Mariposa, California, and the surrounding county that shares its name are gems for many reasons. Let’s start with mariposa, Spanish for butterfly and a perfect name for this area, as one of the best reasons to visit this small county are the monarch butterflies and other species that make their home in the foothills. The town of 2,200 is rich in architecture that dates back to the Gold Rush era, and its county courthouse (shown above) is the oldest such building still in use in the Golden State. Mariposa is also the gateway to the spectacular Merced River canyon and the Arch Rock entrance of nearby Yosemite National Park. Larger than Rhode Island with one-sixtieth of the state’s population, Mariposa County offers a picture-perfect postcard snapshot of rural America.
Home to just over 18,000 people, Mariposa County has certainly been prepared as tourists and the outdoors industry are ready for a reopening of business. Local officials have shown how municipalities can manage through a crisis: A recent Los Angeles Times profile details how county leaders focused on managing best they could during this crisis, and in doing so raised the bar for crisis management. At a time when the idea of contact tracing is now hyper-politicized, local public health officials have managed to test at least 5 percent of its population. Contrast that with nearby Fresno County, one hub of “Reopen California” protests where less than 2 percent of its 1 million residents have been tested for COVID-19. The millions of annual visitors ready to drive to Yosemite at a moment’s notice will test Mariposa’s resilience, but the region’s private and public sectors are prepared to manage as best they can.
But like much of rural America, Mariposa County does not benefit from the community engagement and community development programs that corporations are quick to showcase when given the opportunity.
Let’s start with internet access. In a state that boasts 97 percent of its residents having access to broadband, only 10 percent of Mariposa County residents can say they do. That statistic doesn’t bode well for rural communities hoping to benefit from an influx of remote workers – and Facebook’s recent announcement that it may adjust compensation based on employees’ new locations sends a strong signal that any mass relocation of the American workforce won’t occur soon. Estimates suggest as many as 42 million Americans lack access to broadband, including about 24 percent of rural residents. Almost 60 percent of rural Americans said in a 2018 survey that access to broadband is a problem where they live; even if they have it, their internet may not perform so well.
Companies including Microsoft and AT&T say they are addressing this problem, but if they are, rural residents aren’t getting the affordable broadband memo. Microsoft’s president, Brad Smith, recently urged the U.S. Congress to fund broadband in rural communities as part of a COVID-19 relief package, but there’s no guarantee such public investments will happen any time soon, especially with federal deficits reaching unsustainable levels. Meanwhile, residents whose work, such as dairy farming, is increasingly dependent on internet access, find they have to go to extraordinary measures to keep their businesses afloat.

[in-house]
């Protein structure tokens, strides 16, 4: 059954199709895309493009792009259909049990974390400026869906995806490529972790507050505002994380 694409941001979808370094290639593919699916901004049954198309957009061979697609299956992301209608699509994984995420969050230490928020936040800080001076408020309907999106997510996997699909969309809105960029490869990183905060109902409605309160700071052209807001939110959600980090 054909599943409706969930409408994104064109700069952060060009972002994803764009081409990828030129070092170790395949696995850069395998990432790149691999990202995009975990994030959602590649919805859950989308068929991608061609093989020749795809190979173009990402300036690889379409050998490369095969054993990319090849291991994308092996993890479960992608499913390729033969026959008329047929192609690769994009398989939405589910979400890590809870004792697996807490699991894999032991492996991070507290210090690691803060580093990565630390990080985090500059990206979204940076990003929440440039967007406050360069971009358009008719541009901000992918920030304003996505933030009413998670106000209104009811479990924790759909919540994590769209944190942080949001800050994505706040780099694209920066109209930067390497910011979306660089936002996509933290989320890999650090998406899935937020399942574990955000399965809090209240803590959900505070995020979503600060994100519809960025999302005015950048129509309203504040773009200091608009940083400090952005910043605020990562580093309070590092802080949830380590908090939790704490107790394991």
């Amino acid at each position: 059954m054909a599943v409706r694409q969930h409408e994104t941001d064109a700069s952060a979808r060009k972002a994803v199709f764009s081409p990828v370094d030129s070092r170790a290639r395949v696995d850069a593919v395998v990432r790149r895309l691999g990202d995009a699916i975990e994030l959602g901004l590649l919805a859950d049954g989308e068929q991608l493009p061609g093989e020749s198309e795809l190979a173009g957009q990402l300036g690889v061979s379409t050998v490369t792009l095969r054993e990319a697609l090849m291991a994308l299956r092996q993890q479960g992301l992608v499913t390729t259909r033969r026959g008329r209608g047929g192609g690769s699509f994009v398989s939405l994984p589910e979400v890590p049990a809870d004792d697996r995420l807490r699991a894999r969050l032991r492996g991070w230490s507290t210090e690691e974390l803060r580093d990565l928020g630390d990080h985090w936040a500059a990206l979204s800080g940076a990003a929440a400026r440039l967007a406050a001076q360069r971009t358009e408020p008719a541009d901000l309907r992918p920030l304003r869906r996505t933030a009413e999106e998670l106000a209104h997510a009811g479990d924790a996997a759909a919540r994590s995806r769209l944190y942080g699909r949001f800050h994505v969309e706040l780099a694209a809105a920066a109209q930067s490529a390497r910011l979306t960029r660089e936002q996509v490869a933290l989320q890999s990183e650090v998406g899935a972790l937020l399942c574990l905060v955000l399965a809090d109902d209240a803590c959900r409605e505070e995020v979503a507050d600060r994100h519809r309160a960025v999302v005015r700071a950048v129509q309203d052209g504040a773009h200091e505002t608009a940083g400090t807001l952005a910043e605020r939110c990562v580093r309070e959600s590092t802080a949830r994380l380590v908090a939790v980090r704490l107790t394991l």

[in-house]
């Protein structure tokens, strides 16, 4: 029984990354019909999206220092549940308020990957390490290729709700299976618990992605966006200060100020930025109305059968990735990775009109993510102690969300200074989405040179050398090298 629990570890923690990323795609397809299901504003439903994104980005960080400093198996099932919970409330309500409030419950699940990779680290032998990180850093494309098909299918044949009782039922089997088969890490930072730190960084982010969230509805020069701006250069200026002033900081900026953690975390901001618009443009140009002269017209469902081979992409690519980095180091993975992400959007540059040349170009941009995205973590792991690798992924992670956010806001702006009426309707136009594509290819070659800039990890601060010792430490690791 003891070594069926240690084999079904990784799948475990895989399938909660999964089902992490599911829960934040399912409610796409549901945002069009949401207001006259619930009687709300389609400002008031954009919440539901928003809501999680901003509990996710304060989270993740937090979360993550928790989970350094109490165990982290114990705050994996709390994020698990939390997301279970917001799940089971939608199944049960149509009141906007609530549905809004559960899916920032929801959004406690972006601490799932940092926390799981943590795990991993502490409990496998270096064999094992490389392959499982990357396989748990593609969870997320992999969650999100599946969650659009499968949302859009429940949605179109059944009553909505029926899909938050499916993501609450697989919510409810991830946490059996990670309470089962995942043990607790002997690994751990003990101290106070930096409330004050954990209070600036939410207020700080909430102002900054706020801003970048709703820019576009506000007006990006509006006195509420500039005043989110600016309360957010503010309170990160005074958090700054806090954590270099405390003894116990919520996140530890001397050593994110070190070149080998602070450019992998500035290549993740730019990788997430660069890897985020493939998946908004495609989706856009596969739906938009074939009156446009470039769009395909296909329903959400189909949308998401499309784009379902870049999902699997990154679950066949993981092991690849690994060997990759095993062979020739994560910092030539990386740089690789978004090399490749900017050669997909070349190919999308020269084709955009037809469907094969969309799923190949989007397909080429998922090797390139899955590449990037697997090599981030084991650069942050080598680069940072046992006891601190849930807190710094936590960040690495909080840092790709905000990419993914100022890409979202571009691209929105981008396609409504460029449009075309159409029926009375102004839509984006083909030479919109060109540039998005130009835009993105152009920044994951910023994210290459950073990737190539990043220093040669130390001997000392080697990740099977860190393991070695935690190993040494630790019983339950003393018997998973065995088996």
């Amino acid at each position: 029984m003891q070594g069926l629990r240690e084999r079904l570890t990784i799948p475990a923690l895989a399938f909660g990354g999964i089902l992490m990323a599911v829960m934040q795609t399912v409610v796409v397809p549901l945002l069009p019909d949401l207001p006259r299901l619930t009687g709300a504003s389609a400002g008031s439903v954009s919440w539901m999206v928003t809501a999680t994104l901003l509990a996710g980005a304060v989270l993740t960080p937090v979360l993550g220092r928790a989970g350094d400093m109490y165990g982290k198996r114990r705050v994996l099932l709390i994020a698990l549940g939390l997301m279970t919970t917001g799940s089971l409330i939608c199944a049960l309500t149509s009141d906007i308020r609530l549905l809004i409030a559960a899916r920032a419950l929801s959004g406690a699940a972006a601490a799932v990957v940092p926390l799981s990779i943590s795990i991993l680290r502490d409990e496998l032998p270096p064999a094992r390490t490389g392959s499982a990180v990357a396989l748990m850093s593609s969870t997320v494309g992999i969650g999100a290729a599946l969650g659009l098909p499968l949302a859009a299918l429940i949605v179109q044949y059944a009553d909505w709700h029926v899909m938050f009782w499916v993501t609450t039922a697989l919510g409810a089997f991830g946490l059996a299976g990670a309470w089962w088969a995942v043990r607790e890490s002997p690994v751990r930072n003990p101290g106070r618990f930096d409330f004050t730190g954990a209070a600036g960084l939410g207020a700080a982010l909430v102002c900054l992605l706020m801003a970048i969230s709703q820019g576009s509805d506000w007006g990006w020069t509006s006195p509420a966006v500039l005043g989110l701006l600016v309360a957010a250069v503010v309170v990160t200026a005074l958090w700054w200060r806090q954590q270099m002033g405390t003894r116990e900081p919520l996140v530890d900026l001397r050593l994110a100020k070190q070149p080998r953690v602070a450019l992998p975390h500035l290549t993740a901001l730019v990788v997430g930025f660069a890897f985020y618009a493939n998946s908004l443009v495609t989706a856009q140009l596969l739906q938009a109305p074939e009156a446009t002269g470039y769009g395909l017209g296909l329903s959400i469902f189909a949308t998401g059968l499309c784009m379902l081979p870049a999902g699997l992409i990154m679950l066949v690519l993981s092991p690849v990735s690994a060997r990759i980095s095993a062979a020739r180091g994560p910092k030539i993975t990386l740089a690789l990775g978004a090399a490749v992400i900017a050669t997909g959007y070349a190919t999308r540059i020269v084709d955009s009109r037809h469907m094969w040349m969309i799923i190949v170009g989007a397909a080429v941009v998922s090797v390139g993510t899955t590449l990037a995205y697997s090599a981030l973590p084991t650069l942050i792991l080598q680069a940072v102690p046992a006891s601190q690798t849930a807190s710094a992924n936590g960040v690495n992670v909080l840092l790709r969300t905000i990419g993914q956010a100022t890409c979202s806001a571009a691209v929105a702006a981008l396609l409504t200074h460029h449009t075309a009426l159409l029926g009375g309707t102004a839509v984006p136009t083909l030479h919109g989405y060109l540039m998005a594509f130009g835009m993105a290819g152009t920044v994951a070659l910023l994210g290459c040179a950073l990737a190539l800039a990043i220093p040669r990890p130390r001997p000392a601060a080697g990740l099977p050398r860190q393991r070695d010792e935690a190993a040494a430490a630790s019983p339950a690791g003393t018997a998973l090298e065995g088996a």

Mariposa County’s economy faces challenges that much of rural America confronts when the question of economic diversification comes up. The county’s economy leans largely on tourism, the public sector and retail – in that order. Fields like technology, professional services and finance – all of which lend themselves perfectly to working remotely – lag when compared to the U.S. economy and that of California’s.
The same goes for healthcare and banking, two other industries that have already been lurching toward a tipping point across much of rural America. Mariposa’s lone hospital has 34 beds, leaving it with a notably lower ratio of hospital beds per 1,000 residents when compared to Silicon Valley (Santa Clara County), a mere three-hour drive away.
In the end, this is a chicken-and-the-egg problem that cannot solve itself. Employees who could telework would be open to relocating, which would create opportunities to launch small “hubs” as companies rethink leasing space at massive office parks or skyscrapers — and discover that, yes, more remote areas certainly have talent. But these same workers need to be able to log in, and they want to ensure they have essential services like healthcare and banking. And therein lies another opportunity for companies and industries to work together for the good of all residents — and help boost their long-term profitability.
Image credit: Leon Kaye
Leon Kaye has written for 3p since 2010 and become executive editor in 2018. His previous work includes writing for the Guardian as well as other online and print publications. In addition, he's worked in sales executive roles within technology and financial research companies, as well as for a public relations firm, for which he consulted with one of the globe’s leading sustainability initiatives. Currently living in Central California, he’s traveled to 70-plus countries and has lived and worked in South Korea, the United Arab Emirates and Uruguay.
Leon’s an alum of Fresno State, the University of Maryland, Baltimore County and the University of Southern California's Marshall Business School. He enjoys traveling abroad as well as exploring California’s Central Coast and the Sierra Nevadas.